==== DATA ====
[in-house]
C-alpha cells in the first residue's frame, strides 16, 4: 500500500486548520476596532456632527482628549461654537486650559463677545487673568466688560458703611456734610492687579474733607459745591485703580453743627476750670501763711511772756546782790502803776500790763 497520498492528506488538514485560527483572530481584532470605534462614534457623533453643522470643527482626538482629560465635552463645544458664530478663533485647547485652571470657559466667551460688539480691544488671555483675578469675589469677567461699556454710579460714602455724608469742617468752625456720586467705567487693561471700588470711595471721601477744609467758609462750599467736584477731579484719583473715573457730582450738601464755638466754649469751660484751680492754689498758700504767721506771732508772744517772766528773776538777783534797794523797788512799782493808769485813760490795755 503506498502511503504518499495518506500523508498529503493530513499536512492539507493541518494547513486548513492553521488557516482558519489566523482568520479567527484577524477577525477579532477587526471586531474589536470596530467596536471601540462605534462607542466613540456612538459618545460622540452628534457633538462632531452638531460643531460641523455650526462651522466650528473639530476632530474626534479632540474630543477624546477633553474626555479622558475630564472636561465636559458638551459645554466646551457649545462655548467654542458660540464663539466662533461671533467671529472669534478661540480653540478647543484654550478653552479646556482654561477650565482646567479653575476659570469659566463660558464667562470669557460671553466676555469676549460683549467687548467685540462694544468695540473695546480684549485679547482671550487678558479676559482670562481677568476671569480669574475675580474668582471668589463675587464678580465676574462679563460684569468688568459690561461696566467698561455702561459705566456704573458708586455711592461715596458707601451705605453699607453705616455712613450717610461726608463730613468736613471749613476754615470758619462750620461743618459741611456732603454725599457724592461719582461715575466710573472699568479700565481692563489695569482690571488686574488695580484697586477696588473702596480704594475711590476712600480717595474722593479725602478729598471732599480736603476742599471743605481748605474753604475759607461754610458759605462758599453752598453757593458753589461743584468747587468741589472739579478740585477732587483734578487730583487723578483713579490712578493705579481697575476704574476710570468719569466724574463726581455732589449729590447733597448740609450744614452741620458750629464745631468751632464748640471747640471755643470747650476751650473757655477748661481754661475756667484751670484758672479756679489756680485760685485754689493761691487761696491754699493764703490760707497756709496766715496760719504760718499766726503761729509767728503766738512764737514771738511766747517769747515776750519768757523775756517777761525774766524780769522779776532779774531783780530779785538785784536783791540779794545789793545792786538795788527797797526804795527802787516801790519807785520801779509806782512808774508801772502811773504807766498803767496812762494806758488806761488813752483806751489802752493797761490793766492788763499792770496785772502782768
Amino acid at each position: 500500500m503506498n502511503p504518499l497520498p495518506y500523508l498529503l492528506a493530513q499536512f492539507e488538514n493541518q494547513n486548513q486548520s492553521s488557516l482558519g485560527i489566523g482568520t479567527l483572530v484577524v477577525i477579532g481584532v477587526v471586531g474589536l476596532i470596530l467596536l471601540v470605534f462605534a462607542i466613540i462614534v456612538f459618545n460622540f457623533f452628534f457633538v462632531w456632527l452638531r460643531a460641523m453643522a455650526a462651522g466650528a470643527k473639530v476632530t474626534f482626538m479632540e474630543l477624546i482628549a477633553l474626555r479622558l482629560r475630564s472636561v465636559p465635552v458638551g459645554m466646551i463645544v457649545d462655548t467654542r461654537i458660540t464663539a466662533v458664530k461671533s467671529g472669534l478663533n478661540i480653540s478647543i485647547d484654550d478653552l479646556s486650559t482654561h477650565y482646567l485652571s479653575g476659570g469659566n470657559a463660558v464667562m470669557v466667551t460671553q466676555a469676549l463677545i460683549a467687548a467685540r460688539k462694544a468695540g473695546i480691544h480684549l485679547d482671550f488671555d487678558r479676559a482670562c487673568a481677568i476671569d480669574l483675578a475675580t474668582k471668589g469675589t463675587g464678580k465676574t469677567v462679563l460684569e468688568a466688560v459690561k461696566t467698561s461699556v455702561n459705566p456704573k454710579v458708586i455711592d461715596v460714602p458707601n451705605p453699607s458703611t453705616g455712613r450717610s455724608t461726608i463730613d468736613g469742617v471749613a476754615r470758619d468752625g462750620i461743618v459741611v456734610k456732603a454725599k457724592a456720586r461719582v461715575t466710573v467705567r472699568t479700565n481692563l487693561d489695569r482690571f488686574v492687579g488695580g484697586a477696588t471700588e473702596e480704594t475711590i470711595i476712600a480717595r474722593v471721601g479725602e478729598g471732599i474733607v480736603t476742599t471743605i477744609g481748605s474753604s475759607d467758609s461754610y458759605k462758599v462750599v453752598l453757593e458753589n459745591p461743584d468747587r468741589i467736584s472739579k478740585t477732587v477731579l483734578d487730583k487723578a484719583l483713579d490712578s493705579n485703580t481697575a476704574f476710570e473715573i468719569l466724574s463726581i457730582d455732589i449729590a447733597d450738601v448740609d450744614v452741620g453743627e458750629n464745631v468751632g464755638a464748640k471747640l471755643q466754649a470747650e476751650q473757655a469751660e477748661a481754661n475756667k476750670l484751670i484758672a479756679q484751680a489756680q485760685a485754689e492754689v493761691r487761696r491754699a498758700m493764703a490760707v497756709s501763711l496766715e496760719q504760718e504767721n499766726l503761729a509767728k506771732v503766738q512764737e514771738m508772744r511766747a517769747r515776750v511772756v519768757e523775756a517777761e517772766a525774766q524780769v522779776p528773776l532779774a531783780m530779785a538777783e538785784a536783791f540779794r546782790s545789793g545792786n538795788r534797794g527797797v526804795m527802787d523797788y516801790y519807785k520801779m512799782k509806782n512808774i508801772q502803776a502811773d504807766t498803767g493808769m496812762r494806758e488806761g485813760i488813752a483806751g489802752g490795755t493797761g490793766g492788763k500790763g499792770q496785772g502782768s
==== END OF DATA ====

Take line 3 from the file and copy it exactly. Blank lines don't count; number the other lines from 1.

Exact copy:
Amino acid at each position: 500500500m503506498n502511503p504518499l497520498p495518506y500523508l498529503l492528506a493530513q499536512f492539507e488538514n493541518q494547513n486548513q486548520s492553521s488557516l482558519g485560527i489566523g482568520t479567527l483572530v484577524v477577525i477579532g481584532v477587526v471586531g474589536l476596532i470596530l467596536l471601540v470605534f462605534a462607542i466613540i462614534v456612538f459618545n460622540f457623533f452628534f457633538v462632531w456632527l452638531r460643531a460641523m453643522a455650526a462651522g466650528a470643527k473639530v476632530t474626534f482626538m479632540e474630543l477624546i482628549a477633553l474626555r479622558l482629560r475630564s472636561v465636559p465635552v458638551g459645554m466646551i463645544v457649545d462655548t467654542r461654537i458660540t464663539a466662533v458664530k461671533s467671529g472669534l478663533n478661540i480653540s478647543i485647547d484654550d478653552l479646556s486650559t482654561h477650565y482646567l485652571s479653575g476659570g469659566n470657559a463660558v464667562m470669557v466667551t460671553q466676555a469676549l463677545i460683549a467687548a467685540r460688539k462694544a468695540g473695546i480691544h480684549l485679547d482671550f488671555d487678558r479676559a482670562c487673568a481677568i476671569d480669574l483675578a475675580t474668582k471668589g469675589t463675587g464678580k465676574t469677567v462679563l460684569e468688568a466688560v459690561k461696566t467698561s461699556v455702561n459705566p456704573k454710579v458708586i455711592d461715596v460714602p458707601n451705605p453699607s458703611t453705616g455712613r450717610s455724608t461726608i463730613d468736613g469742617v471749613a476754615r470758619d468752625g462750620i461743618v459741611v456734610k456732603a454725599k457724592a456720586r461719582v461715575t466710573v467705567r472699568t479700565n481692563l487693561d489695569r482690571f488686574v492687579g488695580g484697586a477696588t471700588e473702596e480704594t475711590i470711595i476712600a480717595r474722593v471721601g479725602e478729598g471732599i474733607v480736603t476742599t471743605i477744609g481748605s474753604s475759607d467758609s461754610y458759605k462758599v462750599v453752598l453757593e458753589n459745591p461743584d468747587r468741589i467736584s472739579k478740585t477732587v477731579l483734578d487730583k487723578a484719583l483713579d490712578s493705579n485703580t481697575a476704574f476710570e473715573i468719569l466724574s463726581i457730582d455732589i449729590a447733597d450738601v448740609d450744614v452741620g453743627e458750629n464745631v468751632g464755638a464748640k471747640l471755643q466754649a470747650e476751650q473757655a469751660e477748661a481754661n475756667k476750670l484751670i484758672a479756679q484751680a489756680q485760685a485754689e492754689v493761691r487761696r491754699a498758700m493764703a490760707v497756709s501763711l496766715e496760719q504760718e504767721n499766726l503761729a509767728k506771732v503766738q512764737e514771738m508772744r511766747a517769747r515776750v511772756v519768757e523775756a517777761e517772766a525774766q524780769v522779776p528773776l532779774a531783780m530779785a538777783e538785784a536783791f540779794r546782790s545789793g545792786n538795788r534797794g527797797v526804795m527802787d523797788y516801790y519807785k520801779m512799782k509806782n512808774i508801772q502803776a502811773d504807766t498803767g493808769m496812762r494806758e488806761g485813760i488813752a483806751g489802752g490795755t493797761g490793766g492788763k500790763g499792770q496785772g502782768s